By Gwyn Herbein
In today’s fast-paced and mobile society, the idea of going next door to borrow a cup of sugar from a neighbor may seem a bit outdated. Over the course of just a few decades, the very definitions of “neighbor,” “neighborhood” and “community” have changed drastically. It’s just as easy to chat online with a friend in China as it is to text a friend who lives down the street. The Internet and social media have altered the way that we communicate with and relate to our peers, coworkers and families. While online outlets can help build relationships, they cannot (and should not) replace the interactions we have in the physical world.
Times Are A-Changing
For many members of the baby boom generation, today’s online world may seem overwhelming, while members of the millennial generation cannot imagine a world without Facebook. “When I was a child, neighbors were more like an extension of your family,” says Debbie Lancaster, who works at Life University’s College of Undergraduate Studies and has seen firsthand how technology has changed human interaction over the years. “Nowadays, and I hate to admit this, I don’t even know most of my neighbors’ first names.” Lancaster isn’t alone—according to a June 2010 survey by the Pew Research Center, only 29 percent of Americans knew some of their neighbors and 28 percent knew none of their neighbors by name.
Much of the shift is due to our increased mobility. Previously, “Communities were bound by time, proximity and location, and were more homogeneous in nature,” explains Peggy Samples, Ph.D., head of LIFE’s psychology department. But between commuting from home to work and shuttling kids to their after-school activities, we have less time to sit down and have coffee with our neighbors. Digital communities have sprung out of our continued need for social interaction.
Yet, ironically, despite our mobility, we may be connecting with fewer people than we were before the technology boom. That’s because people who are uncomfortable with technology, or are naturally shy or reserved, may not be fully participating in the digital universe. “Young people as compared to older people are, on average, more comfortable utilizing email, texting and social media,” points out Samples.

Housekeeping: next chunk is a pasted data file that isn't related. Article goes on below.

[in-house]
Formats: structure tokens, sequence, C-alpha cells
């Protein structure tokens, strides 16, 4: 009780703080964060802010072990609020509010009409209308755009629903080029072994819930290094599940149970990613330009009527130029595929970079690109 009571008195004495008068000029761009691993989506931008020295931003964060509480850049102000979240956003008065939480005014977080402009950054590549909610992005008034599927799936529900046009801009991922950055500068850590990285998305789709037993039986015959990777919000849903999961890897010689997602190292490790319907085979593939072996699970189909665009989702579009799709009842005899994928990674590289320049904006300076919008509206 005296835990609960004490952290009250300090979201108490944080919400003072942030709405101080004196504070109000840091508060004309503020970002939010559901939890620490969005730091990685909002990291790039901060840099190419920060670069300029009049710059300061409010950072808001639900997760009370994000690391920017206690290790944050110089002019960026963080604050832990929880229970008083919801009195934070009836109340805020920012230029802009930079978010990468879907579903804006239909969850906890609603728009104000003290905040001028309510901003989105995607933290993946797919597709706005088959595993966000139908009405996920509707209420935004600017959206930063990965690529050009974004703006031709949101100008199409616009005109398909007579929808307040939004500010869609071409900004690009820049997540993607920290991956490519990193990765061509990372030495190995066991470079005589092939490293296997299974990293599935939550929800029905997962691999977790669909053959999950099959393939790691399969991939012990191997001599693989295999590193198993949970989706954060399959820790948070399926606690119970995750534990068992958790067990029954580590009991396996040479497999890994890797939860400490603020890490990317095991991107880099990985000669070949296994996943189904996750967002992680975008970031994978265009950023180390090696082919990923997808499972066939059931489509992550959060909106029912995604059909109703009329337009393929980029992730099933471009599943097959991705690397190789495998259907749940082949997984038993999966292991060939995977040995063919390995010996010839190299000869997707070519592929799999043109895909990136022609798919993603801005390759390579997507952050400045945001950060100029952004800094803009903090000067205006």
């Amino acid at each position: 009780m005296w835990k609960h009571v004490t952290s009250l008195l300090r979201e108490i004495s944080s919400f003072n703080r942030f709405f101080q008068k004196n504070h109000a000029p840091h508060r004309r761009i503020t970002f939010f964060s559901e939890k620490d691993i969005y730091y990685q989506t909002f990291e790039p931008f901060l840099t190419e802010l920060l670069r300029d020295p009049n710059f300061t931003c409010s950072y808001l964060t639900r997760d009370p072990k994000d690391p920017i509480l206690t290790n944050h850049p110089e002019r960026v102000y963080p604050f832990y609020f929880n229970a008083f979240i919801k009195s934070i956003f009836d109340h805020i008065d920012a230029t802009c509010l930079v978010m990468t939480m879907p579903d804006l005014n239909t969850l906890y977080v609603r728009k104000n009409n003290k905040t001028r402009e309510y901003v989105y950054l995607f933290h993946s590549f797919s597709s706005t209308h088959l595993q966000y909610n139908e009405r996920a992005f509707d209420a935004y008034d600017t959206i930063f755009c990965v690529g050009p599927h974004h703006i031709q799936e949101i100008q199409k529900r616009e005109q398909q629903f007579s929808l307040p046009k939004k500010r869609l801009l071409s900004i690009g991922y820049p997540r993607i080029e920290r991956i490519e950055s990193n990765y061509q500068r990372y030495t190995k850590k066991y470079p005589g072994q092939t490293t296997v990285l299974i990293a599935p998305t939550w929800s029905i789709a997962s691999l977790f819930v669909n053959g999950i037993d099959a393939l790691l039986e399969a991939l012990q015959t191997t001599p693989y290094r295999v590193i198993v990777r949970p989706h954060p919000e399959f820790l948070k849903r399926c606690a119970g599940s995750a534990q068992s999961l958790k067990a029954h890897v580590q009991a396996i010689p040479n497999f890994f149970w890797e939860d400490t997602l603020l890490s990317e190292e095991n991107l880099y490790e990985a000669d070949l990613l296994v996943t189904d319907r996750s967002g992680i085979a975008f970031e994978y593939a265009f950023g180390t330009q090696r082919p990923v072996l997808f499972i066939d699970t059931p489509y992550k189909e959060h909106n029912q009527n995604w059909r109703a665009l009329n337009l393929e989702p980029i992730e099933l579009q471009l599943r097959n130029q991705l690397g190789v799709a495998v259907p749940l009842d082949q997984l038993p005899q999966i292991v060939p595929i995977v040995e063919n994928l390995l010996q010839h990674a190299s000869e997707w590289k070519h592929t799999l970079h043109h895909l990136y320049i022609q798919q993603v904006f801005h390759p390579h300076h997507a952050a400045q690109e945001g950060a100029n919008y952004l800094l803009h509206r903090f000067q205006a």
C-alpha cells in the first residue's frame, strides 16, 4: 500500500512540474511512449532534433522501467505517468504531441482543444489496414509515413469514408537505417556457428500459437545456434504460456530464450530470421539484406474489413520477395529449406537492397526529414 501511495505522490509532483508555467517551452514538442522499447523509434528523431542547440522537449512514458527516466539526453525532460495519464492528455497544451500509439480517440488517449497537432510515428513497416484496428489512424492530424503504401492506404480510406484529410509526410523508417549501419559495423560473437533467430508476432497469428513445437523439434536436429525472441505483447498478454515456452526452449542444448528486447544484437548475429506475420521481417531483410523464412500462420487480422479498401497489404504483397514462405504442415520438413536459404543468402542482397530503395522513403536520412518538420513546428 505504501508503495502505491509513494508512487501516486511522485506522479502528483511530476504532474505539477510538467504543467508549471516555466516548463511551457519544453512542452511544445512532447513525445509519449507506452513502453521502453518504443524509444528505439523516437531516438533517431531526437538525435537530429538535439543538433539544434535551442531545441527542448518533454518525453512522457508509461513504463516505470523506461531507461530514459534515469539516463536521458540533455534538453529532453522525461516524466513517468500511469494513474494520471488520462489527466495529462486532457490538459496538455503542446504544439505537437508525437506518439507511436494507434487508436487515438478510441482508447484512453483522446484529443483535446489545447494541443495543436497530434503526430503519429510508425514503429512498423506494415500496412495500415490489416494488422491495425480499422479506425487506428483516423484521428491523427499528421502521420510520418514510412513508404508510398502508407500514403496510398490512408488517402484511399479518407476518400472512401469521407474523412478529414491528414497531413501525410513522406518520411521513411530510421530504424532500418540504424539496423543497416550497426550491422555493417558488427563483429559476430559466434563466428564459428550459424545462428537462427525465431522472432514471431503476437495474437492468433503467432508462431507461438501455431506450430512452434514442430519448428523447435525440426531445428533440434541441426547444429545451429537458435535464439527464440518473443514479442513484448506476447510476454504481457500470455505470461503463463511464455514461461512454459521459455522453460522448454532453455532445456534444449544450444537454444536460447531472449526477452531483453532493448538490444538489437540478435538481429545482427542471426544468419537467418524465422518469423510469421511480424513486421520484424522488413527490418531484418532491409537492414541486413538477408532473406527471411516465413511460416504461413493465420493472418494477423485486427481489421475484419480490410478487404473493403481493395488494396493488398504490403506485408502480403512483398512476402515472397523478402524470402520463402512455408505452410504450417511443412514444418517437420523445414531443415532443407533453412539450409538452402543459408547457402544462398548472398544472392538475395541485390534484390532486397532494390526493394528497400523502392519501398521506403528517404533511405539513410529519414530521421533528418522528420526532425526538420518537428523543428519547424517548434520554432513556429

Technology’s Plus Side
There is no denying that the Internet has forever changed the world. The question remains, is this change good or bad? For most people, online communities supplement physical ones, and vice versa. Mark Huvenaars, social media and marketing liaison for LIFE, notes that many events or get-togethers are planned online, but carried out in person. “A group of students may organize a study group on Facebook or a chiropractor may send out online invites to a health talk, but the physical connection is at the core of the digital messaging,” he says.
Huvenaars knows the benefits of connecting online firsthand. He spent two years working on LIFE’s campus in Marietta, Ga., but recently moved to Canada and continues his work remotely. “Even though most of my interaction with my LIFE colleagues is through email and online, I still feel that the digital community serves to enhance the physical community rather than replace it,” he says. Huvenaars also says that an expressive online community is a clear indication of the broader sense of the offline community.
Online communities also have the benefit of exposing us to new people and ideas, which creates an openness to diversity. “This, in turn, can decrease prejudice and discrimination,” says Samples. At the same time, the Internet allows people to connect and share their experiences, which can be helpful for people who may be dealing with illness or other issues. “Virtual communities offer greater opportunities for people to connect anonymously with others that have similar problems, thus providing a safe haven for reciprocal self-disclosure,” says Samples.
Today’s students have much to gain from technology. In the classroom, media can be used to explain difficult concepts or to more fully engage students in a discussion. Samples often sees positive interactions play out among her students. “They get to know one another and interact on a regular basis in the classroom, but they develop a virtual community to support their offline interactions,” she says. Technology also affects the relationships between students and teachers in an academic setting. “We get to do PowerPoints and videos and streaming that we could never have done before, all at a moment’s touch,” says LIFE psychology professor Lisa Rubin. Students are constantly connected to an abundance of information, which may allow instructors to focus less on lecturing and more on facilitating conversations, says Huvenaars.